Friday, July 20, 2007

Champagne No. 5

There was a surprisingly large crowd in attendance for the "Aromatics" seminar led by Pegu Club founder Audrey Saunders and London expert bartender Tony Conigliaro. People kept trickling in until the crowd stood at about 80 to 100 people. Sanders was clearly surprised and some folks had to share drinks with "loved ones."

The talk was of essences, tinctures and hydrosols and how they're used to enhance a drinker's cocktail experience. As Conigliaro put it, bartenders are currently trying to engage us on all five senses, and the nose is not to be neglected. His brainstorm was to study the world's most famous perfume, Chanel No. 5, and then try to duplicate its many fragrance notes through the use of food grade essences in a Champagne Cocktail. He found his formula in a combination of five different essences, of which the ones I remember are rose, jasmine, and sandalwood. A drop of the potion is places on the sugar cube at the bottom of the glass. Then, as the champagne begins to break down the sugar, the essences are carrying upward in bubbles to the surface and burst, releasing a perfume-like bouquet into your olfactories.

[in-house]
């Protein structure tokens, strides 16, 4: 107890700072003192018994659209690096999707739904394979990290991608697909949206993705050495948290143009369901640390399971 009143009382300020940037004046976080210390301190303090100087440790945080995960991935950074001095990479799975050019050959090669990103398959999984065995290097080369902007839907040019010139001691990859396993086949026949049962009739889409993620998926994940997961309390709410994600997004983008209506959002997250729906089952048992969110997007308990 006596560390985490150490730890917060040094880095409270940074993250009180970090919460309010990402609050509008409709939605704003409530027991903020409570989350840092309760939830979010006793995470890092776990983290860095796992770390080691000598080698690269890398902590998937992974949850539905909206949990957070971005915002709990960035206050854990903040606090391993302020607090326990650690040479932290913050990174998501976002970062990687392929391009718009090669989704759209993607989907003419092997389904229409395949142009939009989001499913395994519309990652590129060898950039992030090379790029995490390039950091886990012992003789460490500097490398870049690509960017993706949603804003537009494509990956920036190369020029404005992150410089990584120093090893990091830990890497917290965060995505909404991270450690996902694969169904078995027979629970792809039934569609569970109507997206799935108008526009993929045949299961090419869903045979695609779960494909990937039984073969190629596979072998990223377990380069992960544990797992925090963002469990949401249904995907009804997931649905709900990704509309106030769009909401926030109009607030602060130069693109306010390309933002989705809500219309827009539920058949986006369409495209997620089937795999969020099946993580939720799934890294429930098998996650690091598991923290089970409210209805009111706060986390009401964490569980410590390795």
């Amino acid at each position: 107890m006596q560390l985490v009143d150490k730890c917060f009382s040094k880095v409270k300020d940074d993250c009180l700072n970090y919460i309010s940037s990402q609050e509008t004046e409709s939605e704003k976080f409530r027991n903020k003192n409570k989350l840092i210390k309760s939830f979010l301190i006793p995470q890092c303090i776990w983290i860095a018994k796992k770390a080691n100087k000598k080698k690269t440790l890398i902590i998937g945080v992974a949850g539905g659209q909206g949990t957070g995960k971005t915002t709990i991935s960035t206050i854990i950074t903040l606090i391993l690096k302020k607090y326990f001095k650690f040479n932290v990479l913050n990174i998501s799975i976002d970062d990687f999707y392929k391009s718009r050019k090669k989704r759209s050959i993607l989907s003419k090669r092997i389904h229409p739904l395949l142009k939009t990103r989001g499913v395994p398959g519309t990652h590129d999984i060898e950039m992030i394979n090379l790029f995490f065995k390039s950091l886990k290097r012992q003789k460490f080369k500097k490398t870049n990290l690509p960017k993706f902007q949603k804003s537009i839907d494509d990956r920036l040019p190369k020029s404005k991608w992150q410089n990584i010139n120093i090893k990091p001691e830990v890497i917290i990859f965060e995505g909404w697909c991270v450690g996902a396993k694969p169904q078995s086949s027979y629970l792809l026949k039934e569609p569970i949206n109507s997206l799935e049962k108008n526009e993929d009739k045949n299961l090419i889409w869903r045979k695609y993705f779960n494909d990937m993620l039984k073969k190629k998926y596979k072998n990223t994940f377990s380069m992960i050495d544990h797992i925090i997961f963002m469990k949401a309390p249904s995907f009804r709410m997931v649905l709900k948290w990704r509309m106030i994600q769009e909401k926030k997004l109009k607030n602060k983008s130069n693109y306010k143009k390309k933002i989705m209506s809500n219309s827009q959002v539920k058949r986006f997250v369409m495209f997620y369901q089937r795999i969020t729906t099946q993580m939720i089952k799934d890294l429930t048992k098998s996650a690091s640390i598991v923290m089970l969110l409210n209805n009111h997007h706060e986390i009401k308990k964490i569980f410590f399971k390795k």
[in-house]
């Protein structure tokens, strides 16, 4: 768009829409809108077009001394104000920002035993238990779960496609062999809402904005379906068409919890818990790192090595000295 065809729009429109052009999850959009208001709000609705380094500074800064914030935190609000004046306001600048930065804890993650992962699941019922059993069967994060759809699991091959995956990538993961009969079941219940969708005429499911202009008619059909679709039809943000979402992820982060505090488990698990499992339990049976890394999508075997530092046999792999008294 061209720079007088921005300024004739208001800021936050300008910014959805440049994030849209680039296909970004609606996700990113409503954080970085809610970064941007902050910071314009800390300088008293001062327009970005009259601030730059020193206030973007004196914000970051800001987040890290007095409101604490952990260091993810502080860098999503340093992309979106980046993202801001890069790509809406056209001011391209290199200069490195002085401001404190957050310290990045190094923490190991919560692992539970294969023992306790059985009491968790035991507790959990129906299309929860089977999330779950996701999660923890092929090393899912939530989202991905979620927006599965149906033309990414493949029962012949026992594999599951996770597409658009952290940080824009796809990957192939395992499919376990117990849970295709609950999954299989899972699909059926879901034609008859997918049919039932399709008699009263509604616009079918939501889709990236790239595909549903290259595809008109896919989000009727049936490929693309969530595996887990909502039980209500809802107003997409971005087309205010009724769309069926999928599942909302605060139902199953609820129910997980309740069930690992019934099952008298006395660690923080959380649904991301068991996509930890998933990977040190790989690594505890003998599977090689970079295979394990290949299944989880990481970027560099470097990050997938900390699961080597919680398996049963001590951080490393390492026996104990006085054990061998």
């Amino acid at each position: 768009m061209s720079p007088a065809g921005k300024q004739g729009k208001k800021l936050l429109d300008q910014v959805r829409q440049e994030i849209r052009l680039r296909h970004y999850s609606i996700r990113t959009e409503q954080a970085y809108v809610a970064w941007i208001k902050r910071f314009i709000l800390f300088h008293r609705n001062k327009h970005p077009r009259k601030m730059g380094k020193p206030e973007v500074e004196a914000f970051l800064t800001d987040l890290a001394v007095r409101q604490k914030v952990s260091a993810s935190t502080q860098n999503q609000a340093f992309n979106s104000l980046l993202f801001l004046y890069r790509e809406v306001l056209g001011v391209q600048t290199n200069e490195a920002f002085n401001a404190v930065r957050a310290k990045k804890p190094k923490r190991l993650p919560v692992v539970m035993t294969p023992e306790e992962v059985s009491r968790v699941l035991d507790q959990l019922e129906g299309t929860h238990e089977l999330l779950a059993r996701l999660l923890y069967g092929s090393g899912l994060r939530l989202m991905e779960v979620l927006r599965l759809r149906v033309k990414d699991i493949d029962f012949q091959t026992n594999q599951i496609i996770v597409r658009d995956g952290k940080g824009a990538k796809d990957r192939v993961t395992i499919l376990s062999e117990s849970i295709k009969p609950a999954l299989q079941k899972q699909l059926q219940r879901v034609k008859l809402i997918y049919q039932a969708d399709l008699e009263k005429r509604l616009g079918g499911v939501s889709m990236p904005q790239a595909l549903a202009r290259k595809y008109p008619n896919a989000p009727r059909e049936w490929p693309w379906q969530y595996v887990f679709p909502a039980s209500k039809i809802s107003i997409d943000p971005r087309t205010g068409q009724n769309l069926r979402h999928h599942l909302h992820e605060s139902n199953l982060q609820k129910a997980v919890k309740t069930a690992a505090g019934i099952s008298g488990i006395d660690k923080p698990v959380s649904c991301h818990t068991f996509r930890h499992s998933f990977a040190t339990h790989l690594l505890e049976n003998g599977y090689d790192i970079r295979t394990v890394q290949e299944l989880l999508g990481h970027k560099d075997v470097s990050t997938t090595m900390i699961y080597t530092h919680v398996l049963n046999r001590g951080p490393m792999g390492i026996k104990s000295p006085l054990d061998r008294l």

At least, that's how I understood it; an understanding of chemistry was helpful in this class. Anyway, the effect was quite remarkable and very pleasurable. I was at a disadvantage, having never caught a whiff of Chanel No. 5 (I know, it's incredible, but it's true), but the lady next to me told me that the cocktail's odor pretty much matched the perfume's.

We then were served a Ramos Gin Fizz (Thank God! I've been trying to get one of these all week!), which were prepared with a little help from Audrey's friends in the audience (and Audrey has a lot of friends). She explained that egg whites are a great carrier of frangrances, and this fizz had been topped with a drop of a tincture of cardomom. Again, a delightful result.

Other ways to aromatize your drinks are to scent your swizzle sticks or garnishes.

Does any of this make a difference with people? Well, yes, according to Tony and Audrey, who shared a few telling stories. He told of how one day, the bar staff at a place he had recently opened was moping about, dragging their feet. This state of affairs wasn't good for business, so he surreptitiously sprayed each one with an atomizer containing lemon. Within minutes, they were buzzing about, happy as clams, and not knowing why.

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